Qupak by Corrine
KBBI’s Emilie Springer met with an artist and seamstress during the Arctic Encounters events and brought us this story.
I was introduced to Corrine Danner’s “Atikluk” collection while browsing the art booths outside the main conference area of the Arctic Encounters event several weeks ago in Anchorage, Alaska. “Atikluk” is the Inupiaq term for the similar Yupik, “kuspuk.” Danner was one of the artists who presented at the Far North Fashion Show at the as part of the Arctic Encounters event at the Anchorage Museum atrium on April 7th.
“My name is Corinne Danner. I am an Inupiaq teacher at my hometown. I'm a full-time mother and I do this on my spare time.”
I ask, “And where's your hometown? Response, “Barrow, Alaska.”
I ask her to tell me a little more about the show we had the opportunity to see several weeks ago, “Well, you got to see three artists that made parkas and atiluks and there were two artists with seal skin wear, attire and earrings. So I think there was about five artists out there.”
“Have you had many chances to do shows like this before?” I ask.
“No, I have not. This was my first time and this was the best experience I've ever done.”
“How was it the best experience?”
“Well, I’m a very eventful person and I wanted to show the people who I represent and that's Barrow and that's where I learned all my sewing's, my garments and attire.”
“So, can you tell me a little bit about what they look like? I bet you'll be able to describe it better than I can,” I say.
“The parkas, as we have many designs, we have our own stories of how we make them, like with my designs. I have a husband who's from Kauai, Hawaii and he's from the Pacific Ocean and I'm from the Arctic. So, we got good oceans between us: Hawaiian Islands and Arctic Ocean. So, my designs on my parka really means something to me like the waves.”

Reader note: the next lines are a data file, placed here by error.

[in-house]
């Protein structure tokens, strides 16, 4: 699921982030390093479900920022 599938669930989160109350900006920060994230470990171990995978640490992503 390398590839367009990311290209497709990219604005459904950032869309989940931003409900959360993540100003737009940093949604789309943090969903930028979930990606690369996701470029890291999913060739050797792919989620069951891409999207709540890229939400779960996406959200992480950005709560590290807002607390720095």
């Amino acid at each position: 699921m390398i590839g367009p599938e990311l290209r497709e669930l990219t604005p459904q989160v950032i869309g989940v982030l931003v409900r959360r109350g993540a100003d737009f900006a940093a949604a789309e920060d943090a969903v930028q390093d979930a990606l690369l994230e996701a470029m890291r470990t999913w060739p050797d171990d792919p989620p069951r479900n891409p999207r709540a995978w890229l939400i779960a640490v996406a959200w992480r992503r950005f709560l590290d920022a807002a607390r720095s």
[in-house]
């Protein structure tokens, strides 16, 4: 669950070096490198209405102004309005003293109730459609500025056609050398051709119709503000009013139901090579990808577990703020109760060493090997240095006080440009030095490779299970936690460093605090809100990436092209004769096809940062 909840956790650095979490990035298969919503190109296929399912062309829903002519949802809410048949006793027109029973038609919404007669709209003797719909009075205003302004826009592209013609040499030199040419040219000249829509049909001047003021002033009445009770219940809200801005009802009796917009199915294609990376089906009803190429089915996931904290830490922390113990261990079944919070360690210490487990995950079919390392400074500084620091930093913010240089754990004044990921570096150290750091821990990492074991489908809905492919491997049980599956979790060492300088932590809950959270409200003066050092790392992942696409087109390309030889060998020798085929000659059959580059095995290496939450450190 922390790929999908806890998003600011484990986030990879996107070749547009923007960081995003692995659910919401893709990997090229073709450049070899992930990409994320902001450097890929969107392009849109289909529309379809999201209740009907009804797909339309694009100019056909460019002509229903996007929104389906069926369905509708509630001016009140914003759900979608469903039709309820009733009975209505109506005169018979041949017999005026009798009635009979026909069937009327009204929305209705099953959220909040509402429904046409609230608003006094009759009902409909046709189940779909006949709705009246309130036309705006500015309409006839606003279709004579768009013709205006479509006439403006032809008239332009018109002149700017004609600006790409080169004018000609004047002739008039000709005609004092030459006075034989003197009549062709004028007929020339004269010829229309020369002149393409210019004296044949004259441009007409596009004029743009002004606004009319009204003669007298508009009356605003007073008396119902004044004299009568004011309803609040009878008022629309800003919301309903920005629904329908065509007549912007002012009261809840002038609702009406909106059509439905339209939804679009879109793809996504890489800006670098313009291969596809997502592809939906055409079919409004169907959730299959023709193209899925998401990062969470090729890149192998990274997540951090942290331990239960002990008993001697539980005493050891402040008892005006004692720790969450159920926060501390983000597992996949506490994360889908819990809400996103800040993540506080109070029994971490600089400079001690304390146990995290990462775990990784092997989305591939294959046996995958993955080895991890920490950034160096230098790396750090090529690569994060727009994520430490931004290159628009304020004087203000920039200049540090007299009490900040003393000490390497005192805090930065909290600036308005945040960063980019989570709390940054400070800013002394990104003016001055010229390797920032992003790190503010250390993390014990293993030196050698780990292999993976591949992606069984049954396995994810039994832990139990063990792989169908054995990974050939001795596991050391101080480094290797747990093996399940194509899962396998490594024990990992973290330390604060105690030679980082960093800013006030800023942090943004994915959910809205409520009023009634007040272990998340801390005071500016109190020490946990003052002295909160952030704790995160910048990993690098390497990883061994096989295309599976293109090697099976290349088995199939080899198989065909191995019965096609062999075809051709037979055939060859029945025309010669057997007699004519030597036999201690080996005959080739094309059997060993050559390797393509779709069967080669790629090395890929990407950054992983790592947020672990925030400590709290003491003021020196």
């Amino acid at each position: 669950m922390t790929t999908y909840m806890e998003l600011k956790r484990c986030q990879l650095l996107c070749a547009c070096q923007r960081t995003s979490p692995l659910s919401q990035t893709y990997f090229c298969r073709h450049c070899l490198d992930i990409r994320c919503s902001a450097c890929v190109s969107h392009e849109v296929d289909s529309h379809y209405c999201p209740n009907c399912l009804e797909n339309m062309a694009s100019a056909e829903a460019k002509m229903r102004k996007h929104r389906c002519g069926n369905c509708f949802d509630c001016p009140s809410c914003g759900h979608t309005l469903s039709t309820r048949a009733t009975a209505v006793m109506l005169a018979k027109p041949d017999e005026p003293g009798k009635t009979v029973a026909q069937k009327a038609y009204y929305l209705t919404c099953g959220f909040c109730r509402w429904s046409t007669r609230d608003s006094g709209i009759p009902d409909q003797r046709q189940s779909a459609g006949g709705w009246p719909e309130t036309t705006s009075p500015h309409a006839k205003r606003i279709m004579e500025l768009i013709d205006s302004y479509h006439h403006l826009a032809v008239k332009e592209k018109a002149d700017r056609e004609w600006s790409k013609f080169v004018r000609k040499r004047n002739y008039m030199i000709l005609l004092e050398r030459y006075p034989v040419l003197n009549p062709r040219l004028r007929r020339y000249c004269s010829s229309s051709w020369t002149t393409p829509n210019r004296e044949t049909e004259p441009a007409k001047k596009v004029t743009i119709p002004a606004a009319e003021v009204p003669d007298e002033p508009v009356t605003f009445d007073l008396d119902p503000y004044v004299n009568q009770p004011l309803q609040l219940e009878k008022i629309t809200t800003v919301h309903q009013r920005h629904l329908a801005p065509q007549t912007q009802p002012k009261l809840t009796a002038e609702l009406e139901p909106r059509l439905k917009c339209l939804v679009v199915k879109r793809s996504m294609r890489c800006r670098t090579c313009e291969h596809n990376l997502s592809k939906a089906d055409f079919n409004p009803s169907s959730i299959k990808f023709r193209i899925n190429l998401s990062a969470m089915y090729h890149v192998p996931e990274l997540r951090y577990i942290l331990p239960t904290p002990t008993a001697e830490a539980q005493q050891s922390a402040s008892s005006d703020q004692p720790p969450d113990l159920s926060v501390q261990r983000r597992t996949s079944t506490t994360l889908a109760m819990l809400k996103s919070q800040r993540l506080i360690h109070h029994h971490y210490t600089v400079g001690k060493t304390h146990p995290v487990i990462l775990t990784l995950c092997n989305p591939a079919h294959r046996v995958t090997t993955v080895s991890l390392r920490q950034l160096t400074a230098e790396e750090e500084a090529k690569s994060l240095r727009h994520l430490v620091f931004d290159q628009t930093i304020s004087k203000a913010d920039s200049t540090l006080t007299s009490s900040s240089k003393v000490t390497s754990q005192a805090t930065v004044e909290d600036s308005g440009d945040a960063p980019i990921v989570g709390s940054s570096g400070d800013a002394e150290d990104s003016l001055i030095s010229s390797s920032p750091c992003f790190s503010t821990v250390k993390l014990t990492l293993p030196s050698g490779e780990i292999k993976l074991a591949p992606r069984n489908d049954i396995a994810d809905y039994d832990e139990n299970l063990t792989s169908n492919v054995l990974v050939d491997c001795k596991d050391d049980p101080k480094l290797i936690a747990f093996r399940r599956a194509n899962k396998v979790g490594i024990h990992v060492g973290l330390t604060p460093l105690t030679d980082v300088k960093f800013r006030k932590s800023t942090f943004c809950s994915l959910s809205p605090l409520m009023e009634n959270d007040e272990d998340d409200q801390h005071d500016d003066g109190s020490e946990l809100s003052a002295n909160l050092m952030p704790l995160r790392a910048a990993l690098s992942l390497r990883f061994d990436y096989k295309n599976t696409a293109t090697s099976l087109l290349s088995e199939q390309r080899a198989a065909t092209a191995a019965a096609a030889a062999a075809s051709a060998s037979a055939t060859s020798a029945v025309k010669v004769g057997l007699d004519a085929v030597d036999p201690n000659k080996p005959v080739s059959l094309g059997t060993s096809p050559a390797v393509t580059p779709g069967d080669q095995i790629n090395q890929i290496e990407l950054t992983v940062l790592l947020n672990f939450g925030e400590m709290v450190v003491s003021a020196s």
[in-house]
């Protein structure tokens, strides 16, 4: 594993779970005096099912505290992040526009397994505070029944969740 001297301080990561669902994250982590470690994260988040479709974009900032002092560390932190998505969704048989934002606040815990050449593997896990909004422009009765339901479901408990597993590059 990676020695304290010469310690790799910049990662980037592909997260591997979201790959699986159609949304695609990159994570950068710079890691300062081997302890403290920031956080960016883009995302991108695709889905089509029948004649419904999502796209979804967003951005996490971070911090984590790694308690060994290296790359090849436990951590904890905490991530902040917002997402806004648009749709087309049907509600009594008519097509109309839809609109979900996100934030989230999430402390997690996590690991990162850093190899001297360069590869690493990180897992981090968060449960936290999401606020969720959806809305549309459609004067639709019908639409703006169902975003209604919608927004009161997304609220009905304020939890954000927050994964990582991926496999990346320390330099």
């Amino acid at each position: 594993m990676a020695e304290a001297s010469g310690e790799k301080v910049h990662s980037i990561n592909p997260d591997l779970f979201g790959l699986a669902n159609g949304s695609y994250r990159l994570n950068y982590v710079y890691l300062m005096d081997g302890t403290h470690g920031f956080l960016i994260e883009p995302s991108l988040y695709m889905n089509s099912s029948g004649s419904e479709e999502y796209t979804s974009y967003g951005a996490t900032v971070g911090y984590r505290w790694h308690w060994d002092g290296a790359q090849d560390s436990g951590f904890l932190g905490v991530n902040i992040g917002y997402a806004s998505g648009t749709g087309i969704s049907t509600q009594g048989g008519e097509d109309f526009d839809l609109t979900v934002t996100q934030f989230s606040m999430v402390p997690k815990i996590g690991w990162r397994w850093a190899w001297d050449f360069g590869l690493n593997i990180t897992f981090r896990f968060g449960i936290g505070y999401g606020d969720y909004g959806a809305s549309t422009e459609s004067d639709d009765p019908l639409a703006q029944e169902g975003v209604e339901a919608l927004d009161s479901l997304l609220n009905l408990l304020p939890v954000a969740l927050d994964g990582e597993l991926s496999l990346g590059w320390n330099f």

She tells me more about the style of the garment.
“The parka is a zip-up style and it has a Denali braid. Trim and what I put on is a Halo I made out of Silver Fox and I also put it on the bottom of parkas and some people have different styles. I make out of wolf. I use wolverine. I will silver foxes all kinds and the parka I was wearing is a traditional made parka out of muskrat.”
“So, how did you learn how to make them?”
“Well becoming a mother I was forced by my sister who is three years older than I am and she said you're starting your own family. You need to start to make your own parkas because I depended on my sister. She's the artist. She's a designer. I depended on her because she made me everything, I was a spoiled sister. But becoming a mother she has taught me her ways of sewing so it really means a lot to me,” she said.
“I'm very thankful that they created this type of event and I'm very proud and I would like to see more artists and you never know what kind of talent there is out there and I'm encouraging everyone to keep doing this and bring it out there because I feel some of the artists are not recognized much. I'm also not just a seamstress. I so skin boats in my hometown and we keep that tradition going and it's hard nowadays because we need to teach those young ones and it's good to you know teach and there's a lot of opportunities they could learn any kind of fashion.”
Thank you to Barrow seamstress Corrine Danner for sharing your story.
This is Emilie Springer.